In The State of Texas v. Monex International, Ltd., 527 S.W.2d 804 (Tex.Civ.App. — 1975), the Court ruled, in effect, that the Federal Act preempts regulation of margin account sales for future delivery.Summary of this case from Clayton Brokerage Co of St. Louis v. Mouer
August 29, 1975. Rehearing Denied October 10, 1975.
Appeal from the 14th District Court, Dallas County, Fred S. Harless, J.
David W. Pace, Asst. Atty. Gen., Austin, for appellant.
Patrick E. Higginbotham, Coke Coke, Dallas, for appellee.
The State of Texas sued to enjoin Monex International, Ltd., d/b/a, Pacific Coast Coin Exchange from selling securities alleging that Pacific had not complied with the registration requirements of the Texas Securities Act. Tex.Rev.Civ.Stat.Ann. Article 581 — 1 through 581 — 39.
In a nonjury trial the court denied the injunction and concluded that Pacific does not sell securities within the meaning of the Texas Securities Act.
The State has appealed. We affirm.
Our disposition requires only a brief discussion of the facts.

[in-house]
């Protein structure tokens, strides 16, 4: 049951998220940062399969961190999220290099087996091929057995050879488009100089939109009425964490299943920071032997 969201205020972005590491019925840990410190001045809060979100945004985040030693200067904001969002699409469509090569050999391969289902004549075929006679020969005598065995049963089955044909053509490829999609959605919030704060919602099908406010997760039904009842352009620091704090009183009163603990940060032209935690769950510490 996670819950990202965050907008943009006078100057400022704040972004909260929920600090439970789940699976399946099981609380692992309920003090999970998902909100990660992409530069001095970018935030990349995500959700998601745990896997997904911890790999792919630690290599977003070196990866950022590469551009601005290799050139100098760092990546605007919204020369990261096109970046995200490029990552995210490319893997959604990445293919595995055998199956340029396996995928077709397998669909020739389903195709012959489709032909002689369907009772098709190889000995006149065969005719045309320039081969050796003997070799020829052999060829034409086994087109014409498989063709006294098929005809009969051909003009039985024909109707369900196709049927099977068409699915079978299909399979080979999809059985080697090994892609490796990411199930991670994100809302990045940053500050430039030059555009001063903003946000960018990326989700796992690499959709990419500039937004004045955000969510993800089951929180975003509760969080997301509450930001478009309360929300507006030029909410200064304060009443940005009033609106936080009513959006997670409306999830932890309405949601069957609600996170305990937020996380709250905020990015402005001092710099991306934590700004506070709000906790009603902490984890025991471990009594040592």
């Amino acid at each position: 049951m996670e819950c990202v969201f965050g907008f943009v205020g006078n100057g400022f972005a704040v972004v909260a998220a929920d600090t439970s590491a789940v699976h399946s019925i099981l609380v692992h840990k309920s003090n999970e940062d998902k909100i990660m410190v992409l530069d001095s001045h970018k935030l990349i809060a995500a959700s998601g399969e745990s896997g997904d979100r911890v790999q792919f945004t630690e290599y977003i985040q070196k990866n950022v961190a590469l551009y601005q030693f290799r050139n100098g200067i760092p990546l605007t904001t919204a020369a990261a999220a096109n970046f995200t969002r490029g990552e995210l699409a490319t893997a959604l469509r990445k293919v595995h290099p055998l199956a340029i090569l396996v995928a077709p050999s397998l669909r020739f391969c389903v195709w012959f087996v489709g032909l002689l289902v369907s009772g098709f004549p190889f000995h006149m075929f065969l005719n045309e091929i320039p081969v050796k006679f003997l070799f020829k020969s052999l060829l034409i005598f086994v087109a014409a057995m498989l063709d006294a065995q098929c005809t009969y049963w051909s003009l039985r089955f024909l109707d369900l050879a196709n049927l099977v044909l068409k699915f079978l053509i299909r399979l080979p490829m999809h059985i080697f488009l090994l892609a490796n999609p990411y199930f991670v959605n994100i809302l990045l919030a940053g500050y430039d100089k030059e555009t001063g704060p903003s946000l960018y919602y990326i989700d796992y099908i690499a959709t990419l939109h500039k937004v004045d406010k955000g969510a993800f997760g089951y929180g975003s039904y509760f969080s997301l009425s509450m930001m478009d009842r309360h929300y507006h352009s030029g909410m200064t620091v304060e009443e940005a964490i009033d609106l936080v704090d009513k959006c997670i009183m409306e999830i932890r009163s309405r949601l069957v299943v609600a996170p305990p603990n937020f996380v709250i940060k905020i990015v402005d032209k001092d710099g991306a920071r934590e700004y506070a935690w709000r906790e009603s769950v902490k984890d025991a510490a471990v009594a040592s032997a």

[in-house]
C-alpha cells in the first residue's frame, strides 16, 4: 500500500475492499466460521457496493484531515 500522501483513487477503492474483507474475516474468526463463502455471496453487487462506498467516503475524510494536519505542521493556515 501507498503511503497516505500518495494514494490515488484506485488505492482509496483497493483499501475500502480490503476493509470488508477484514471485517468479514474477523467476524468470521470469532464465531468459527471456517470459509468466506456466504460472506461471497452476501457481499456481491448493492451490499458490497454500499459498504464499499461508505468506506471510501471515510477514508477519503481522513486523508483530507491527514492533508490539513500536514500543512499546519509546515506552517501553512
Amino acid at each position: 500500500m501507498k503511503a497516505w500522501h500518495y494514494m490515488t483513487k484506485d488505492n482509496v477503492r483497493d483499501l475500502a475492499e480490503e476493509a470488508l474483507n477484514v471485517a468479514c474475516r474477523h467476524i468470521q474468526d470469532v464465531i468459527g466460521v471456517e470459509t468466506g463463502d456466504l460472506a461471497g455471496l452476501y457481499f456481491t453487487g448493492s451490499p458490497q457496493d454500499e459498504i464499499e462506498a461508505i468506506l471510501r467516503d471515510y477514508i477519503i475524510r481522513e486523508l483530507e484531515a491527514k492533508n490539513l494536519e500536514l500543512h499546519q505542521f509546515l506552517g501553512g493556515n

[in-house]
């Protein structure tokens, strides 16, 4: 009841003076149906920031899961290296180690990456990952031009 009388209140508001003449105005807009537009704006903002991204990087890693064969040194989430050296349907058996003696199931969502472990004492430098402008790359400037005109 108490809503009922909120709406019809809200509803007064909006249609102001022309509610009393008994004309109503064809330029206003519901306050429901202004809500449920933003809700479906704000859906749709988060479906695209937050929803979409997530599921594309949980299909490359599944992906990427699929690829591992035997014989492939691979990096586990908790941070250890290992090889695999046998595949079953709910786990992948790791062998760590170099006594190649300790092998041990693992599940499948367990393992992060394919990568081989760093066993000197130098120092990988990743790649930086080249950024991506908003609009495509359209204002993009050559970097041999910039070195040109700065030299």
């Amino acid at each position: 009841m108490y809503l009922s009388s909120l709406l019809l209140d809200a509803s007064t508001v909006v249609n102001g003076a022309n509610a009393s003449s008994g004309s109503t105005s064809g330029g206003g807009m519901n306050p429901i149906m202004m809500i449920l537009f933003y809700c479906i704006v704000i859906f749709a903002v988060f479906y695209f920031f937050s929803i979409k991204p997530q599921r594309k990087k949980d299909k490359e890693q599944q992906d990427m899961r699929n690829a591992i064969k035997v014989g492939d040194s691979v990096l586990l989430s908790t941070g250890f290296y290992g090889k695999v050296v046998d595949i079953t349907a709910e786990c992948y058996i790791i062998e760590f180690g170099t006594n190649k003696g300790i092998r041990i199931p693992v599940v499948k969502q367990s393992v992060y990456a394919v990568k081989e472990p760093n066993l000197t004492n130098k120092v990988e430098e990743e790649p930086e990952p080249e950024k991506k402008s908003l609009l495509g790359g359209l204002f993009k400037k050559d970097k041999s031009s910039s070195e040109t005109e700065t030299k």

Pacific deals primarily in 'bags' of United States silver coins. Each bag consists of pre-1965 U.S. Coins (before clad coins, with non-silver centers, were introduced) having a face value of $1,000. A bag of coins contains approximately 720 troy ounces of silver. At the time of trial the silver content of a bag of coins was worth approximately $3,000. Pacific sells bags of coins either on a cash or margin credit basis. A cash purchaser paying the full purchase price may take immediate delivery. A margin purchaser is entitled to delivery upon payment of the balance of the purchase price plus accrued charges. Pacific's president testified approximately 90 percent of Pacific's customers purchase on a 'margin account' basis. Customers purchasing on margin are required to make a deposit which is approximately 35 percent of the 'base' or purchase price. The margin deposit is placed in Pacific's general account and used for the operation of the company. The court found that to cover or hedge its customer's margin purchases of silver coins Pacific purchased as its assets, either contracts for future or forward delivery of silver coins, or bags of silver coins. The court further found that Pacific's widest variance from a flat position (100% hedge) has never exceeded 3 percent. A buyer on margin, with Pacific's consent, can sell his 'coins' (as characterized by Pacific) or his 'account balance' (as characterized by the State) back to Pacific at the then base price. The majority of Pacific's sales are liquidated without delivery of any coins. Pacific does not guarantee to repurchase a customer's 'coins' or 'account balance', but has always repurchased when requested.